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Homework Help: Expanding Loop: Induced EMF?

  1. Apr 15, 2012 #1
    1. The problem statement, all variables and given/known data

    Imagine a pliable round metal loop that can expand or contract. In a region with a constant magnetic field B0 that is oriented perpendicular to the plane of the loop, suppose that the loop expands, with its radius growing with time as r = r0(1+at2). As the loop expands and grows thinner, its resistance per unit length changes according to R = R0(1+bt2). Find an expression for the current induced in the loop as a function of time. To check your answer, suppose that B0 = 3.30 mT, r0 = 16.5 cm, R0 = 7.55Ohm/m, a = 0.245 x 10-4 s2, and b = 0.590 x 10-2 s2. What is the value of the induced current at t = 27.5 s? (Note: Give the direction of the current where when viewed from above a positive current will move counterclockwise.)

    2. Relevant equations

    V = IR
    EMF = d(flux)/dt
    flux = Sb*dA (integral of dot product of B and dA, or |B||dA|cos(90) in this case --> BdA)

    3. The attempt at a solution

    First, find EMF induced and then use V = IR to solve for I. This is the equation I came up with:

    I(t) = B∏(ro(1+at^2))^2/(Ro(1+bt^2) = 7E-6 A

    This answer wasn't correct in my online homework program. The negative value was also incorrect. Then, I reread the question and saw the part about the equation for resistance being per unit length, so I got this equation (multiply above by circumference):

    I(t) = 2B∏^2(ro(1+at^2))^3/(Ro(1+bt^2) = 7E-6 A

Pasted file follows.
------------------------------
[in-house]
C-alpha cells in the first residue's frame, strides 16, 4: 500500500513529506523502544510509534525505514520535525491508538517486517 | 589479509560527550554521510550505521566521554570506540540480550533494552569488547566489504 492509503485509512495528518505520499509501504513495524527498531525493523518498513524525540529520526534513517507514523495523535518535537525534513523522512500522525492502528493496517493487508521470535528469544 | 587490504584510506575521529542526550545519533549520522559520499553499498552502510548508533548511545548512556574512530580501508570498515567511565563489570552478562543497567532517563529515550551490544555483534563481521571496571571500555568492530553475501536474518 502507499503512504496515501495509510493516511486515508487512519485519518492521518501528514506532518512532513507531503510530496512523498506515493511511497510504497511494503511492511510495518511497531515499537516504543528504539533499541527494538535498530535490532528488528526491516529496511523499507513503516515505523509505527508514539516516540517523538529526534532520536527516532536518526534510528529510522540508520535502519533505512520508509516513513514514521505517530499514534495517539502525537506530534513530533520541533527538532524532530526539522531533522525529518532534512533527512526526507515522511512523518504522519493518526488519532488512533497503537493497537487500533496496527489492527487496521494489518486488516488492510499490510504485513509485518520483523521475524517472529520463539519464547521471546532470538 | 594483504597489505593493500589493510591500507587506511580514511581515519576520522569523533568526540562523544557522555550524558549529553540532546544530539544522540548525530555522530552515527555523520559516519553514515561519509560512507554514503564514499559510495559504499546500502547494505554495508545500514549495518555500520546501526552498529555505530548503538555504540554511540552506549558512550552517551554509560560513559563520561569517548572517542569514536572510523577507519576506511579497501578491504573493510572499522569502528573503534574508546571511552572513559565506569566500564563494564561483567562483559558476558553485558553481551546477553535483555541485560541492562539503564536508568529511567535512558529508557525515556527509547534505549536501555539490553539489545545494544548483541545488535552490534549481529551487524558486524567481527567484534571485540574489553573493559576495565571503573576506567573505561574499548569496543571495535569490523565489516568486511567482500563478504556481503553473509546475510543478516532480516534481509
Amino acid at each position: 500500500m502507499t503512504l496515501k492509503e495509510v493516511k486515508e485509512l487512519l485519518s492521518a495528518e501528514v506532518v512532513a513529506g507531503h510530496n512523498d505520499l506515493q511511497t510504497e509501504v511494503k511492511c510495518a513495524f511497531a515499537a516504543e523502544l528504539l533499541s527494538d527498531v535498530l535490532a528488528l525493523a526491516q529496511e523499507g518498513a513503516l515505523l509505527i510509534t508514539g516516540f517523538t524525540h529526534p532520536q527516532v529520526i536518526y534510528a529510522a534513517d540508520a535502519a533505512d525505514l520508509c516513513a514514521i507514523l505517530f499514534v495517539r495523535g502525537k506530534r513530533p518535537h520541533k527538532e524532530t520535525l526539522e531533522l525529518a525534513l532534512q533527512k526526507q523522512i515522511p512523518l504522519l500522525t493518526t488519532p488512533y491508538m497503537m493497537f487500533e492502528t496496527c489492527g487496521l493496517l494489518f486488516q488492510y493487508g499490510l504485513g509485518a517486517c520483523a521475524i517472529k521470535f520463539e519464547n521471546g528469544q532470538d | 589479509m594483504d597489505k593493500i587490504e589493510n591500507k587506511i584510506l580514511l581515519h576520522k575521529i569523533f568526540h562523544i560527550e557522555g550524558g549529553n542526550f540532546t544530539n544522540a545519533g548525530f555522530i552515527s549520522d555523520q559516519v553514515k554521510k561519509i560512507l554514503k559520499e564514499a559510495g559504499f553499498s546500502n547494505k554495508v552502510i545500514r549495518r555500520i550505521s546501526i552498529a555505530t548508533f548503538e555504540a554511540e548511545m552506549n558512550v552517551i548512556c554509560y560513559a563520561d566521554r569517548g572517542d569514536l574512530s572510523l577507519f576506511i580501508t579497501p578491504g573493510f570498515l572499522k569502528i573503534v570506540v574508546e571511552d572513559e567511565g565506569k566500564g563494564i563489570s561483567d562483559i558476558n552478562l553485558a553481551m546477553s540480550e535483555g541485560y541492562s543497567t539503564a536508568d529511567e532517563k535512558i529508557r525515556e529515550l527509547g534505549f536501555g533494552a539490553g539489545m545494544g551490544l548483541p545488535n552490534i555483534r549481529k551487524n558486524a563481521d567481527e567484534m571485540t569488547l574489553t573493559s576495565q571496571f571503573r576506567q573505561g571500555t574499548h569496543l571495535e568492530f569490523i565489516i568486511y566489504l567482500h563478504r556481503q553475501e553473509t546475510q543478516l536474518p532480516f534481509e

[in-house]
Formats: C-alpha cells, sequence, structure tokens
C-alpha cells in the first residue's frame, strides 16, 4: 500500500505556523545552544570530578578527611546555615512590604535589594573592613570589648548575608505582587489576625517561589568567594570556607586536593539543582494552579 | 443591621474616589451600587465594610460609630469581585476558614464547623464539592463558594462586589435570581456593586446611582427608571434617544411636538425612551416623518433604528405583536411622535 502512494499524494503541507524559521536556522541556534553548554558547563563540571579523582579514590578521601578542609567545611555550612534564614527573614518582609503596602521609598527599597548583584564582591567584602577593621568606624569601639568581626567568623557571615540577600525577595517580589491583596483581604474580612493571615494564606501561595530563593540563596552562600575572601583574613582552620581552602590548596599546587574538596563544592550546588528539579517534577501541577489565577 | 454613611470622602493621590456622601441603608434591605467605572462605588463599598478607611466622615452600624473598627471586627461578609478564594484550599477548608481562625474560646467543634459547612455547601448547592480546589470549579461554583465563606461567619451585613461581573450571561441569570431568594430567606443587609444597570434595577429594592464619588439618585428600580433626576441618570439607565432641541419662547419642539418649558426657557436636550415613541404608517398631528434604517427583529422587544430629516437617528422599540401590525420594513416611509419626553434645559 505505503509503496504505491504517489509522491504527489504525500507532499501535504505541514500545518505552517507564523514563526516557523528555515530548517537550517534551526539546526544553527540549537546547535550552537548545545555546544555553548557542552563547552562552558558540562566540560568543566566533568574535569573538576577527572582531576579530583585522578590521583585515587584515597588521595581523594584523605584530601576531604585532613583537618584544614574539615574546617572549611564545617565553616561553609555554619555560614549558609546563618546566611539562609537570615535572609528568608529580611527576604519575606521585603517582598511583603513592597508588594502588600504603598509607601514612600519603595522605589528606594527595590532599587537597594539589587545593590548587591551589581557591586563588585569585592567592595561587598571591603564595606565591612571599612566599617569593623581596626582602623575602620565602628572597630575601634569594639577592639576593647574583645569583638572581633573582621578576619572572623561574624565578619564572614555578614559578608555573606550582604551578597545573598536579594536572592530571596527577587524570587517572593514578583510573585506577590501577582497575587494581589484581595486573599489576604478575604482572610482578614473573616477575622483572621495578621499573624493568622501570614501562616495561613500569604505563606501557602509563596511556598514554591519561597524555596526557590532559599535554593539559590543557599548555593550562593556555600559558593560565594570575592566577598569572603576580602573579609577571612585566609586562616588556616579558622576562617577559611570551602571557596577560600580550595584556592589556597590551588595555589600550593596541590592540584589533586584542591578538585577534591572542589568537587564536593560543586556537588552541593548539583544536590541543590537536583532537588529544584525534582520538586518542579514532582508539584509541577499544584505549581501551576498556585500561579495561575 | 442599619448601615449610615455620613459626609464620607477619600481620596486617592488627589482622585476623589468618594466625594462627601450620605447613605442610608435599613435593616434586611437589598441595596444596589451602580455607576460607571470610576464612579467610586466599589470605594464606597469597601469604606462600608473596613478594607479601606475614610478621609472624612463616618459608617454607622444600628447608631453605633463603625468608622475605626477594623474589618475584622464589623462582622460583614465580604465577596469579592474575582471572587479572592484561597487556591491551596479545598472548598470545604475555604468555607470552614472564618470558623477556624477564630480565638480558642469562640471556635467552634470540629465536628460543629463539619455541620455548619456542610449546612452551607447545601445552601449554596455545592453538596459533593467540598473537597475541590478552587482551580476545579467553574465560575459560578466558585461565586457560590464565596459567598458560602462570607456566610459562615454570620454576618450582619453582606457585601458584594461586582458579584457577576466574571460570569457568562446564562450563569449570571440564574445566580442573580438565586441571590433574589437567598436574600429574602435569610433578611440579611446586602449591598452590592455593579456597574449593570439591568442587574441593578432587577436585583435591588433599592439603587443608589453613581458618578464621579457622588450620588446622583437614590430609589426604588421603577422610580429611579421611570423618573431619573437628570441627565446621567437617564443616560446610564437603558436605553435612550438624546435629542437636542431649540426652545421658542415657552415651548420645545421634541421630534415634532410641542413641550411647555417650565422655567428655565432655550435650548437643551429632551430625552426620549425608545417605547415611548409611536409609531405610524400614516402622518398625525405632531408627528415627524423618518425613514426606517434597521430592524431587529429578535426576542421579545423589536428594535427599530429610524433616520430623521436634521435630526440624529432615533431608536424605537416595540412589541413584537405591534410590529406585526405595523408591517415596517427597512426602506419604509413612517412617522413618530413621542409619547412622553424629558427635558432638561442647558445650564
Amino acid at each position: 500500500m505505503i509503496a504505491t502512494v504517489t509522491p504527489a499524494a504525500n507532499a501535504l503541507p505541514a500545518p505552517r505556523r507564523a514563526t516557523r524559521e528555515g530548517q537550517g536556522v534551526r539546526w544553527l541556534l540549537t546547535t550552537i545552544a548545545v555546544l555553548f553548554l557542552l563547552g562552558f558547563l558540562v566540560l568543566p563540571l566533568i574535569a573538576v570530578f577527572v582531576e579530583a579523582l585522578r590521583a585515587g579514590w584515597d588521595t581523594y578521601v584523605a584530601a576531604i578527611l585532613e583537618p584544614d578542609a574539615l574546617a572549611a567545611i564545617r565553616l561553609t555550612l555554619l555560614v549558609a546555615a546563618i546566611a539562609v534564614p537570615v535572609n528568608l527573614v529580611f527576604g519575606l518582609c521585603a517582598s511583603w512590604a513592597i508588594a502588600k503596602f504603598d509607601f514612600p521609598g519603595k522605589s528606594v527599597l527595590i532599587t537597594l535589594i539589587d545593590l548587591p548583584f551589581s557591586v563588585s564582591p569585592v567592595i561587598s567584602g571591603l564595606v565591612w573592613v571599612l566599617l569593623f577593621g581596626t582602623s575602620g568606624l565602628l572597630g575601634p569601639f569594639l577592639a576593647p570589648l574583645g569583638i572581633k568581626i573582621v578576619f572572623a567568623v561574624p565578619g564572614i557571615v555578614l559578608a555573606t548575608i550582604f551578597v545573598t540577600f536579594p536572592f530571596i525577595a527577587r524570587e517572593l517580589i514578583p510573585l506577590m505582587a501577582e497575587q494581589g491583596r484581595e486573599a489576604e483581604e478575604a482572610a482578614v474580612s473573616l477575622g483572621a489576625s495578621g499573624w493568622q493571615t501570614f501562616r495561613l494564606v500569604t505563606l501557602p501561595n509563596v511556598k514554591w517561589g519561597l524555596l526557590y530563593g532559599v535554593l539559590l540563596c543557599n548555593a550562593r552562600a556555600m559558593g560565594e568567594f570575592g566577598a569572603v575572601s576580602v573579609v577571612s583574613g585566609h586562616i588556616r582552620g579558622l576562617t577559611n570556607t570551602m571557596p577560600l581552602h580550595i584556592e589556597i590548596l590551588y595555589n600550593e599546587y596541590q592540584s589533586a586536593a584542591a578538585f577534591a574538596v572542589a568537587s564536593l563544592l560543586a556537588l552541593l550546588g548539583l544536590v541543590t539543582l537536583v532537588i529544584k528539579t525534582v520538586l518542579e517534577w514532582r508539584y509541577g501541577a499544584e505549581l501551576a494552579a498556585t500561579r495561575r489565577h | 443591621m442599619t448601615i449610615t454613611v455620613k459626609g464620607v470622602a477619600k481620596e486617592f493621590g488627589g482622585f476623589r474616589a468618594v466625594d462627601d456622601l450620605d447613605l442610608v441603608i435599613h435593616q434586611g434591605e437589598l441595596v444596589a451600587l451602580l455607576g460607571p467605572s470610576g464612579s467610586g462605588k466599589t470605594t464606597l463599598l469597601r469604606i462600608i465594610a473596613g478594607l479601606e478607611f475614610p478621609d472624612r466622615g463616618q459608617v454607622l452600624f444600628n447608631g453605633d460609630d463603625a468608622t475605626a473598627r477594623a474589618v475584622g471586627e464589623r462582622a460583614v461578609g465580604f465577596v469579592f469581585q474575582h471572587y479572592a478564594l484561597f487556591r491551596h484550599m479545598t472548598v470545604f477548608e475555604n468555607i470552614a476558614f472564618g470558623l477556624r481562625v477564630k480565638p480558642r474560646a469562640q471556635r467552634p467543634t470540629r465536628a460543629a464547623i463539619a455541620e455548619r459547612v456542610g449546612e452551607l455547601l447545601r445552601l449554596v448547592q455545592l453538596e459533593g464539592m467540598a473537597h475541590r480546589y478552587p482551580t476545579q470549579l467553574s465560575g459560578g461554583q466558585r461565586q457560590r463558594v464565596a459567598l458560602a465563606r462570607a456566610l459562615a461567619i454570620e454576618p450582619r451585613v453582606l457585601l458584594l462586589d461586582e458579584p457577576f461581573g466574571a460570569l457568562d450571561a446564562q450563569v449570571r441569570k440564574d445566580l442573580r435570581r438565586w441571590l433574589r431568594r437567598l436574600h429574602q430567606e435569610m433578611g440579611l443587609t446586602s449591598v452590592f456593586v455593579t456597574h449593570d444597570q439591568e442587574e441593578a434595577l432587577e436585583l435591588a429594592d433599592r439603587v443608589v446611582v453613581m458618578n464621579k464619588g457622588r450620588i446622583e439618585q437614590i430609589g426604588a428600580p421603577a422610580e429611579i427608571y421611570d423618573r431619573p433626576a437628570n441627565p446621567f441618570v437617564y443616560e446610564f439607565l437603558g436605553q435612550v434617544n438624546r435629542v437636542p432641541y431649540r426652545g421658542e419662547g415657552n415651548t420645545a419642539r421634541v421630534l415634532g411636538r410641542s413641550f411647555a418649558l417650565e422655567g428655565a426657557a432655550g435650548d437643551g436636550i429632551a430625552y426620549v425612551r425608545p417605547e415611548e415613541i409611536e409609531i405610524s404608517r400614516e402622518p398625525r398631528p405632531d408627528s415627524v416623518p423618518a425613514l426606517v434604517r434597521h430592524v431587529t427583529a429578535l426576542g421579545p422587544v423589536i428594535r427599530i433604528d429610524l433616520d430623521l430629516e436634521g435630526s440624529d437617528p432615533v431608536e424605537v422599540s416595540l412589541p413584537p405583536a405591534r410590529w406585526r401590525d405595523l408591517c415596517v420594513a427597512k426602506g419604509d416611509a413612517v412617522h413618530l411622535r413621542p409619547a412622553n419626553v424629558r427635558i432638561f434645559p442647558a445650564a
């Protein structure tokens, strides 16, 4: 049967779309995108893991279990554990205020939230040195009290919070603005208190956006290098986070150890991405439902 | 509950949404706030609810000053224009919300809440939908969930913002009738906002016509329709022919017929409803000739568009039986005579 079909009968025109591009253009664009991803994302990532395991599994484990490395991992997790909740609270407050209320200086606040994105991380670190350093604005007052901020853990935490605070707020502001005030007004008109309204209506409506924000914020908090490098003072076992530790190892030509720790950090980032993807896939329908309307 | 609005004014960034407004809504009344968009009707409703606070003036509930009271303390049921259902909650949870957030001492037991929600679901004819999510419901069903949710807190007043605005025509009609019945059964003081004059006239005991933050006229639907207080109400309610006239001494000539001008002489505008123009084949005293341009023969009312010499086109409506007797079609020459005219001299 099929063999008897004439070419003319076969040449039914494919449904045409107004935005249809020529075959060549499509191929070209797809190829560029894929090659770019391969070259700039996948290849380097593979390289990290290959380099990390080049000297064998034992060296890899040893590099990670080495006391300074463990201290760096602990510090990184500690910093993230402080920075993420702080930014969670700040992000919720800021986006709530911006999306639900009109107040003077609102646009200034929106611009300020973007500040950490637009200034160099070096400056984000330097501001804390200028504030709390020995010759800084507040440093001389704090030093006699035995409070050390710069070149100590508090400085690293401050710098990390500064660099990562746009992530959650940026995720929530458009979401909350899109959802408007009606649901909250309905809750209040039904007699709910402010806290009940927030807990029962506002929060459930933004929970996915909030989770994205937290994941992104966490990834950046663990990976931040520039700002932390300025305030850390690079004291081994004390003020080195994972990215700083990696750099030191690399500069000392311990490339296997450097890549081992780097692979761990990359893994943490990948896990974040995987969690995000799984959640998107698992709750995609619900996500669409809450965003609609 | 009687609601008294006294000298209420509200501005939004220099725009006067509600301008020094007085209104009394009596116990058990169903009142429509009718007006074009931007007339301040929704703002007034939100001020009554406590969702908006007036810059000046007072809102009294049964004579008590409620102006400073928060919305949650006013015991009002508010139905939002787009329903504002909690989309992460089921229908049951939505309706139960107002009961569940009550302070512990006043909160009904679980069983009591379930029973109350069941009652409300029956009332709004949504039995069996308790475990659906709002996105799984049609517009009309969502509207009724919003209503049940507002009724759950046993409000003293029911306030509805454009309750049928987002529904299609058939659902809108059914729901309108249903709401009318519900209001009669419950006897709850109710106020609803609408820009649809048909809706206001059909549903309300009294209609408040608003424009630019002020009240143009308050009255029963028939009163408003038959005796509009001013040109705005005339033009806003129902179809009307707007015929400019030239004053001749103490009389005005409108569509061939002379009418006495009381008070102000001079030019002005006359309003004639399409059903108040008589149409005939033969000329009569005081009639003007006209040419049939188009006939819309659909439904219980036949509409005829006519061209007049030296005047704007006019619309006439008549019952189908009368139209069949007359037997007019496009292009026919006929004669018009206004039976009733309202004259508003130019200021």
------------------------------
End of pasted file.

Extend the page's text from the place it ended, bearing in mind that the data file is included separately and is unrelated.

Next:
It didn't change my answer. Which equation is right (if either)?
    Last edited: Apr 15, 2012
  2. jcsd
  3. Apr 15, 2012 #2


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    Neither one is correct. What is the induced EMF in the loop?
  4. Apr 15, 2012 #3
    Should be -d(flux)/dt = integral (B*dA)
    the derivative of an integral of an equation with respect to t is just B*dA

    So my mistake was to forget to differentiate at all. Whoops.

    A = ∏r^2 but r= ro(1+at^2)
    so dA = derivative of ∏(ro(1+at^2)^2 = 4∏*a*t*ro(1+at^2)

    EMF = B*4∏*a*t*ro(1+at^2)

    Does my derivative look ok? And, was I right in thinking that in order to get the resistance in the equation V = IR you have to multiply by the circumference because the equation gives resistance/unit length?
  5. Apr 16, 2012 #4


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    OK, you're on the right track now. Your derivative looks OK, except it should be r0^2. And yes, you are right that since the resistance is pre unit length, you need to multiply by the circumference.
  6. Apr 16, 2012 #5
    Thanks, got it!
  7. Apr 16, 2012 #6
    The right side of this equation is the flux:

    [tex]\Phi = \int \vec{B} \cdot d\vec{A}[/tex]

    So, after evaluating [itex]\Phi(t)[/itex], you would then take its time derivative to get the emf. But to get this flux, you only need to multiply the magnetic field by the area, since

    [tex]\Phi = \int \vec{B} \cdot d\vec{A} = BA[/tex]

    if the magnetic field is perpendicular to the area and is uniform throughout the area. Then you do

    [tex]\text{emf} = -\frac{d\Phi}{dt}.[/tex]

    In particular, none of this needs to involve taking the derivative of the area.
  8. Apr 17, 2012 #7


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    Um....what? If B is constant, and phi = BA, then isn't d(phi)/dt = B * dA/dt? Isn't this taking the derivative of the area? What are you trying to say?
  9. Apr 17, 2012 #8
    I'm correcting the OP's terminology. It looks like he has the correct expression for the magnitude of the emf but seems confused on the proper derivative and naming conventions.
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